Alliant Energy establishes combined solar garden, battery storage as company launches Clean Energy Blueprint

A combined solar field and battery storage facility hosts more than 9,500 solar panels at Alliant Energy’s Marshalltown Solar Garden, the first project by Alliant that combines solar panels and battery storage in the state. 

Set next to Alliant Energy’s Marshalltown Generating Station, the solar panels power about 400 homes, and the battery powers about 200 homes for two hours, said Dee Brown, director of customer operations in the west region. With full sun, the solar panels can fully charge the battery within two hours. 

“We have the option of storing it in the battery or putting it on the grid, and that gives us the ability when the sun’s not shining or electric prices are really high on the open market [to] discharge off of the battery and lower the fuel costs for our customers,” Brown said. 

Alliant has two other battery sites in Iowa — in Decorah and Wellman — and three other solar gardens, one at the Indian Creek Nature Center in Cedar Rapids and two in Dubuque. 

Despite intense winds from the August derecho, the solar garden — installed about a year ago — survived well, despite widespread damage in Marshalltown and Iowa. 

“The solar garden itself stood up very well to the derecho. The only damage was one piece of metal that was twisted,” Brown said. “A lot of people ask how the solar panels stood up to that type of wind, and they did very well.”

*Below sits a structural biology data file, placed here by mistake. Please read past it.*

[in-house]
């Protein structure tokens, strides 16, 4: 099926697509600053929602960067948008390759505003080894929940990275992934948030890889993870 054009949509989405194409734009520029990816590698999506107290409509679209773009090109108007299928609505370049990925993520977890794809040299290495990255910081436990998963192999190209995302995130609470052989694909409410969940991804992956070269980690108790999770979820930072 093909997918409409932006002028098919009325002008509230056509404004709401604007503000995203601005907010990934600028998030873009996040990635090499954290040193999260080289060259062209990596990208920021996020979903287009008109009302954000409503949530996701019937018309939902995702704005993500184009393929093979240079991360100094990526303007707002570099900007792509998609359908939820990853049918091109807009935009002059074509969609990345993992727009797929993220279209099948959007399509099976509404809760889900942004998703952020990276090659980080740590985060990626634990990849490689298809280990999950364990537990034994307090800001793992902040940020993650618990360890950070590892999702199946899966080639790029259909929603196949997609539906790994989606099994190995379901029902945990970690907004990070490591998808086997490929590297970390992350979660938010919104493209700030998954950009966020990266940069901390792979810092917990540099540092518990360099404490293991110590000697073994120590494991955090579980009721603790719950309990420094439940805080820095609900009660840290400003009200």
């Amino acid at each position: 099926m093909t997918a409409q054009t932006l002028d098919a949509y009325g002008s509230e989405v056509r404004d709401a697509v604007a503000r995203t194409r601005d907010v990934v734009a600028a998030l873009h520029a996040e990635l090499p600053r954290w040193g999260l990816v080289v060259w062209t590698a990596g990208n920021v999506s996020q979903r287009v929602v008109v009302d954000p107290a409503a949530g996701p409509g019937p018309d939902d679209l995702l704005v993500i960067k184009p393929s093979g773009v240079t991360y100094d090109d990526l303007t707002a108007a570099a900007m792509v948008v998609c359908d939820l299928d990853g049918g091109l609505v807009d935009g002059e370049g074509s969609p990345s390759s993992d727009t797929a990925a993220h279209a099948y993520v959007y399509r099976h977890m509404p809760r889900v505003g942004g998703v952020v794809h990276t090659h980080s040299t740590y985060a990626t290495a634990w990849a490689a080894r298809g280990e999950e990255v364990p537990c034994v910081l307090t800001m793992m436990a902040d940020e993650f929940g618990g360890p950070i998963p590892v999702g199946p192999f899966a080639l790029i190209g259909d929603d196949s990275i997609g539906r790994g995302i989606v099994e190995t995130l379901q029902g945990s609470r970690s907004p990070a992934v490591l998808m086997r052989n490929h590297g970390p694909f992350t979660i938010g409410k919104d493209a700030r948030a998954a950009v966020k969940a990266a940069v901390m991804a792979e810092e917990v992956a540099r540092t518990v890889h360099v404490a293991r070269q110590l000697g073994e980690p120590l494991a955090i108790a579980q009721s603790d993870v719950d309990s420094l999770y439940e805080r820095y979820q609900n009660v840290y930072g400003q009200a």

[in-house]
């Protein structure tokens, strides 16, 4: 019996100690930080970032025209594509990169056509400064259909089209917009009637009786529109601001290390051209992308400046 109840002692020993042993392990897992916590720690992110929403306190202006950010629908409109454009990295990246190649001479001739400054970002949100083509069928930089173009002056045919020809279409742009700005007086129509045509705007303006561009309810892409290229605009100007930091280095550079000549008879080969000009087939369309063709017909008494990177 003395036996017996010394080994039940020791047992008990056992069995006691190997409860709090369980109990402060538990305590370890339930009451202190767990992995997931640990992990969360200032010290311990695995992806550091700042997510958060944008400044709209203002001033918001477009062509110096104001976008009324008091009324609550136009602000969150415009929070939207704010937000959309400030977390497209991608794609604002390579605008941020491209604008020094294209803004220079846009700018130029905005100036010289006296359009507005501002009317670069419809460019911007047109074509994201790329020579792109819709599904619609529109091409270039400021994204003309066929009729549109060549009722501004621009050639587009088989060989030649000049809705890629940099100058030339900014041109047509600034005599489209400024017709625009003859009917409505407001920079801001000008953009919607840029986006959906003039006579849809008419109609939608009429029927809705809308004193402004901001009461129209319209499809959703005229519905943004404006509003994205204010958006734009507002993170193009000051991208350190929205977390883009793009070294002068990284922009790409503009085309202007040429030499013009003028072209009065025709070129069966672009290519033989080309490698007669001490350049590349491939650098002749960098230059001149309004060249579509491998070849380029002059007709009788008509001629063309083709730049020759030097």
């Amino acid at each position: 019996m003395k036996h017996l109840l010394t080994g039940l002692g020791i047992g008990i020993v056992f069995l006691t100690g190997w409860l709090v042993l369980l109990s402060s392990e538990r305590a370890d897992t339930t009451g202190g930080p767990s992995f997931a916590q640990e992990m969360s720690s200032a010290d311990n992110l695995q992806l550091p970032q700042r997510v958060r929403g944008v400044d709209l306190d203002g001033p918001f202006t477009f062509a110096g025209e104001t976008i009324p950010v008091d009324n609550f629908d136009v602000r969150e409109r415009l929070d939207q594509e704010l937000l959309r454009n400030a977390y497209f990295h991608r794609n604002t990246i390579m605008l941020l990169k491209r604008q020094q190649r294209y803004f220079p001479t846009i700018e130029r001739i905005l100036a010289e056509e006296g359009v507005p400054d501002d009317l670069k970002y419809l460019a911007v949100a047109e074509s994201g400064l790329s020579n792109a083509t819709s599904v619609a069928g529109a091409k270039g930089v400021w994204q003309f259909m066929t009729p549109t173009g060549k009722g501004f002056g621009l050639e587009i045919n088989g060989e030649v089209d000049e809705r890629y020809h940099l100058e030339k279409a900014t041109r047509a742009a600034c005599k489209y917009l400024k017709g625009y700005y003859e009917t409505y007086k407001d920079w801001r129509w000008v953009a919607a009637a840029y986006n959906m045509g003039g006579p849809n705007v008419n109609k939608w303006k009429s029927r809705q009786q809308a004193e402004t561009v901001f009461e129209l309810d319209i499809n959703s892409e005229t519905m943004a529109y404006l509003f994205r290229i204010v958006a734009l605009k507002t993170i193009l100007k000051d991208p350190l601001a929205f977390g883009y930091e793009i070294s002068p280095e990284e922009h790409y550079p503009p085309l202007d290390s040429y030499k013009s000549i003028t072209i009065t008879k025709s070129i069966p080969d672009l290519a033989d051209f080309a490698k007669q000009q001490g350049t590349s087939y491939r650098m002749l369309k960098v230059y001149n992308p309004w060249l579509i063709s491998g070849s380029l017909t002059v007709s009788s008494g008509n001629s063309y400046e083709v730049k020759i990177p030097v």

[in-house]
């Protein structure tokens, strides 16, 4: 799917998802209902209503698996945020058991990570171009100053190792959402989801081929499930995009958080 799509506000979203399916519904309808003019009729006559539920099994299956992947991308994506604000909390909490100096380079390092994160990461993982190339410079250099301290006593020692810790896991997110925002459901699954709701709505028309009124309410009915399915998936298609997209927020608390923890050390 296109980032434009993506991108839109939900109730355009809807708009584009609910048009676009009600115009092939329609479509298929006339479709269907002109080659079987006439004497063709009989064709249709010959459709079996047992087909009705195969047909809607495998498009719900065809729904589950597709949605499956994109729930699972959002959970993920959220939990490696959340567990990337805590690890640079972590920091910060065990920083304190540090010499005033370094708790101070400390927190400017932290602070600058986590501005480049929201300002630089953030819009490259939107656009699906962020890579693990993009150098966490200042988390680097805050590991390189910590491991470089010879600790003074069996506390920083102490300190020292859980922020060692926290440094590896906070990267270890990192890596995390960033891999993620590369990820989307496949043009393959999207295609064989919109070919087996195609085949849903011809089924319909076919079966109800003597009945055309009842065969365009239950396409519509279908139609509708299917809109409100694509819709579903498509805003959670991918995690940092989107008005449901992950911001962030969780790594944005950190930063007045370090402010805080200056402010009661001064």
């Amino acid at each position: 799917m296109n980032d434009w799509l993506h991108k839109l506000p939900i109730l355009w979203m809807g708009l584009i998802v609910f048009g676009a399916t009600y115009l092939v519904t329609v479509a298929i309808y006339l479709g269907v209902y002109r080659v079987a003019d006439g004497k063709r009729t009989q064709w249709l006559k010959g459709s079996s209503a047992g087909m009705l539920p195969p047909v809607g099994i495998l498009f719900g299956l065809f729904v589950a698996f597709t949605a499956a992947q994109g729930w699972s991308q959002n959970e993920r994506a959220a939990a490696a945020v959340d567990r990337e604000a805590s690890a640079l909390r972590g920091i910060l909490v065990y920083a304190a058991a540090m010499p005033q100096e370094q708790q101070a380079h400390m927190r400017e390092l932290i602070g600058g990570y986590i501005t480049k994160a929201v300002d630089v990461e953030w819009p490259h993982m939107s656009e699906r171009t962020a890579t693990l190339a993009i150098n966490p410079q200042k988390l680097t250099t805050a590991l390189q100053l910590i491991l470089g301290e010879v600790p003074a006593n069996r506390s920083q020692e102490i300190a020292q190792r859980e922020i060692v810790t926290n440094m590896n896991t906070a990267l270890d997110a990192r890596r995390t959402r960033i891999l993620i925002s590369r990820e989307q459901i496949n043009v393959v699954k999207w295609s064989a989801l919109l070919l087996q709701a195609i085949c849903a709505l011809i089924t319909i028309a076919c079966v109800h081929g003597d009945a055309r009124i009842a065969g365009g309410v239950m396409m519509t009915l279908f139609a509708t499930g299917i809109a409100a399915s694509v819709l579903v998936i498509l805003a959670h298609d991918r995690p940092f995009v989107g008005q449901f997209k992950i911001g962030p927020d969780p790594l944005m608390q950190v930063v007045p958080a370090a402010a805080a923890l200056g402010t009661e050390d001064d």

Alliant Energy debuted the Clean Energy Blueprint for Iowa in late October, which announced plans to discontinue coal generation in Lansing by the end of 2022 and transition the Burlington Generating Station to natural gas in 2021. Retiring the Lansing plant will allow Alliant to avoid new investments that would be required to comply with environmental regulations, the company said. Alliant Energy will transition nearly 50% of Alliant Energy’s generation portfolio to renewables by 2023. 

The company recently completed a 1,000-megawatt wind energy project in Sac County, its fifth wind farm in the state. Alliant’s wind projects can power roughly 430,000 homes, making it the third-largest regulated utility owner-operated in the U.S., the company said in a statement.